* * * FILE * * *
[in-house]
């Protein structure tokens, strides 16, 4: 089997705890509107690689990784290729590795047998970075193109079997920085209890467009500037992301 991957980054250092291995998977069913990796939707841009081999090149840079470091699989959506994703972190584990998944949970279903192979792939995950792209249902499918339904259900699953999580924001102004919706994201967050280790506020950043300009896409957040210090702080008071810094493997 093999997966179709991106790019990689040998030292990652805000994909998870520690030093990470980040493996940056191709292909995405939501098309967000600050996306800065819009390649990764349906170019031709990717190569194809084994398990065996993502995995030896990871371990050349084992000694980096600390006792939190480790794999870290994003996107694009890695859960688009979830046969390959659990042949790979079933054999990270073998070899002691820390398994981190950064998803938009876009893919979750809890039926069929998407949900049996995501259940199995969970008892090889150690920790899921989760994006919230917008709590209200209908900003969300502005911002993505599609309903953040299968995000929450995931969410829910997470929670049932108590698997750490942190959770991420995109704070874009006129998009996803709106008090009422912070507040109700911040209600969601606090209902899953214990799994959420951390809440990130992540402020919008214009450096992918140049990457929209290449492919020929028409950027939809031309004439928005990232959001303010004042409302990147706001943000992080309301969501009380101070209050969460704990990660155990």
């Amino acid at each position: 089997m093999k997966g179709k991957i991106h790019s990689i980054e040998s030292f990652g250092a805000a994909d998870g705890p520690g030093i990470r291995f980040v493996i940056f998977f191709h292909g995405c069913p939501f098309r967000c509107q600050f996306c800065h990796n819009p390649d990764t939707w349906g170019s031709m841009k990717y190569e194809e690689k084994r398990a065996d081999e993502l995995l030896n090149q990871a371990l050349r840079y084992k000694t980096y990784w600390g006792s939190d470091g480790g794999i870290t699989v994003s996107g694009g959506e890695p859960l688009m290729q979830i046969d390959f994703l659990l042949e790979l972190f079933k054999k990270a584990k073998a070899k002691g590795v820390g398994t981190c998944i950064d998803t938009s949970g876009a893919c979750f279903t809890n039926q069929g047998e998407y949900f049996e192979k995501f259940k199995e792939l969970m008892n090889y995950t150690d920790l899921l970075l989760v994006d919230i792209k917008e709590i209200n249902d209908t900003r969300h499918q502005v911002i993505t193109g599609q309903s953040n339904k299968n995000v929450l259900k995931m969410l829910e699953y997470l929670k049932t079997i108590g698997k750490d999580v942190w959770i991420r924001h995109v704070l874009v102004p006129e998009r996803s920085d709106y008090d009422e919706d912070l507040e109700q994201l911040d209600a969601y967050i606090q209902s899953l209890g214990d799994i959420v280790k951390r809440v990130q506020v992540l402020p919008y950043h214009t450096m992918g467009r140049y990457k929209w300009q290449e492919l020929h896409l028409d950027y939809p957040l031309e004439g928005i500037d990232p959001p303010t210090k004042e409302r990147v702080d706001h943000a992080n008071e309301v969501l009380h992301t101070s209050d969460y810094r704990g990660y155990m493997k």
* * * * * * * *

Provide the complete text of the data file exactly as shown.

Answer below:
[in-house]
């Protein structure tokens, strides 16, 4: 089997705890509107690689990784290729590795047998970075193109079997920085209890467009500037992301 991957980054250092291995998977069913990796939707841009081999090149840079470091699989959506994703972190584990998944949970279903192979792939995950792209249902499918339904259900699953999580924001102004919706994201967050280790506020950043300009896409957040210090702080008071810094493997 093999997966179709991106790019990689040998030292990652805000994909998870520690030093990470980040493996940056191709292909995405939501098309967000600050996306800065819009390649990764349906170019031709990717190569194809084994398990065996993502995995030896990871371990050349084992000694980096600390006792939190480790794999870290994003996107694009890695859960688009979830046969390959659990042949790979079933054999990270073998070899002691820390398994981190950064998803938009876009893919979750809890039926069929998407949900049996995501259940199995969970008892090889150690920790899921989760994006919230917008709590209200209908900003969300502005911002993505599609309903953040299968995000929450995931969410829910997470929670049932108590698997750490942190959770991420995109704070874009006129998009996803709106008090009422912070507040109700911040209600969601606090209902899953214990799994959420951390809440990130992540402020919008214009450096992918140049990457929209290449492919020929028409950027939809031309004439928005990232959001303010004042409302990147706001943000992080309301969501009380101070209050969460704990990660155990």
């Amino acid at each position: 089997m093999k997966g179709k991957i991106h790019s990689i980054e040998s030292f990652g250092a805000a994909d998870g705890p520690g030093i990470r291995f980040v493996i940056f998977f191709h292909g995405c069913p939501f098309r967000c509107q600050f996306c800065h990796n819009p390649d990764t939707w349906g170019s031709m841009k990717y190569e194809e690689k084994r398990a065996d081999e993502l995995l030896n090149q990871a371990l050349r840079y084992k000694t980096y990784w600390g006792s939190d470091g480790g794999i870290t699989v994003s996107g694009g959506e890695p859960l688009m290729q979830i046969d390959f994703l659990l042949e790979l972190f079933k054999k990270a584990k073998a070899k002691g590795v820390g398994t981190c998944i950064d998803t938009s949970g876009a893919c979750f279903t809890n039926q069929g047998e998407y949900f049996e192979k995501f259940k199995e792939l969970m008892n090889y995950t150690d920790l899921l970075l989760v994006d919230i792209k917008e709590i209200n249902d209908t900003r969300h499918q502005v911002i993505t193109g599609q309903s953040n339904k299968n995000v929450l259900k995931m969410l829910e699953y997470l929670k049932t079997i108590g698997k750490d999580v942190w959770i991420r924001h995109v704070l874009v102004p006129e998009r996803s920085d709106y008090d009422e919706d912070l507040e109700q994201l911040d209600a969601y967050i606090q209902s899953l209890g214990d799994i959420v280790k951390r809440v990130q506020v992540l402020p919008y950043h214009t450096m992918g467009r140049y990457k929209w300009q290449e492919l020929h896409l028409d950027y939809p957040l031309e004439g928005i500037d990232p959001p303010t210090k004042e409302r990147v702080d706001h943000a992080n008071e309301v969501l009380h992301t101070s209050d969460y810094r704990g990660y155990m493997k």